520 F2d 1309 First American Bank Trust Company v. G W Ellwein

520 F.2d 1309

G. W. ELLWEIN, Commissioner, etc., et al., Appellees.

No. 75-1197.

United States Court of Appeals,
Eighth Circuit.

Submitted June 10, 1975.
Decided July 30, 1975.
Rehearing and Rehearing En Banc Denied Aug. 21, 1975.

Frederick E. Saefke, Jr., Bismarck, N. D., for appellants.

Frank P. Jestrab, Williston, N. D., for appellees.

Before VAN OOSTERHOUT, Senior Circuit Judge, and LAY and HEANEY, Circuit Judges.

VAN OOSTERHOUT, Senior Circuit Judge.

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Plaintiff, First American Bank and Trust Company (FAB), a North Dakota corporation, has taken a timely appeal from final order of a three-judge district court dismissing its complaint upon the basis of res judicata by reason of plaintiff's prior litigation in North Dakota state courts of the federal constitutional questions raised.1 The issue on appeal is whether the court erred in dismissing the action on the ground that appellant had previously presented and litigated its constitutional claims in the state courts, thereby electing to forego its right to return to the federal district court. We agree with the three-judge court that FAB presented and the state courts considered the constitutional questions raised. Accordingly, we affirm.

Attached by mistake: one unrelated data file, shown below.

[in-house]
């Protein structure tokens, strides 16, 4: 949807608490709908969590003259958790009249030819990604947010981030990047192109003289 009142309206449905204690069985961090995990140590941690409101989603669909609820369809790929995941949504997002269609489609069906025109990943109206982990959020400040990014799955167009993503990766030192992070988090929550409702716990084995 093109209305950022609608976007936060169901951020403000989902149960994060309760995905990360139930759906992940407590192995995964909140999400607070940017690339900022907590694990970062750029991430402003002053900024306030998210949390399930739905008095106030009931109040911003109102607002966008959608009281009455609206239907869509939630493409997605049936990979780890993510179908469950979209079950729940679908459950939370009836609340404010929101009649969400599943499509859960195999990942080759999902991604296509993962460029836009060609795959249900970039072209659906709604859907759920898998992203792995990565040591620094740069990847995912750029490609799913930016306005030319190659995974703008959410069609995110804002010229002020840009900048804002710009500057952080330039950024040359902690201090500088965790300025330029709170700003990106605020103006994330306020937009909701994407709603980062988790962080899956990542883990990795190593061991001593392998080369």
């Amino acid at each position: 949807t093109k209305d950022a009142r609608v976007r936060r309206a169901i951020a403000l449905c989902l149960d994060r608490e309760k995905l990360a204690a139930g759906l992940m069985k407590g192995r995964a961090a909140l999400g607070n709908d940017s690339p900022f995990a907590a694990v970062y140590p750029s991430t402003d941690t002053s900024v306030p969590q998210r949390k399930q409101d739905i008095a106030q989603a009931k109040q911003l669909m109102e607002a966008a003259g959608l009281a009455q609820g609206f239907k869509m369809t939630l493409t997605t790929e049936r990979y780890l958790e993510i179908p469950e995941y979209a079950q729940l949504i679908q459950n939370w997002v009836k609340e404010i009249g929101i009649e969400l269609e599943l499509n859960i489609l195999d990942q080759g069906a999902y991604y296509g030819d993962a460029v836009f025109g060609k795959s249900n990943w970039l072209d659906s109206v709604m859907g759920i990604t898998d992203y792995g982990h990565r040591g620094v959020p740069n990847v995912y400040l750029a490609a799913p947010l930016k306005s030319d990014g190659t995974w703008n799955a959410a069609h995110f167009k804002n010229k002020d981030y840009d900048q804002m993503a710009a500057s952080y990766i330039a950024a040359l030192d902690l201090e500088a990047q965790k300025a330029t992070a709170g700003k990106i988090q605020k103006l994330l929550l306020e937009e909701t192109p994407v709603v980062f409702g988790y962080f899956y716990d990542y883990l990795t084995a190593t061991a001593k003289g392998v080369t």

Plaintiff has been a litigant in this and related cases in the North Dakota state courts and federal courts, including this court, for nearly five years. We will not attempt to detail the history of litigation but merely summarize the facts pertinent to the instant appeal. For a detailed history of the case, see First American Bank & Trust Co. v. Ellwein, 221 N.W.2d 509 (N.D.1974).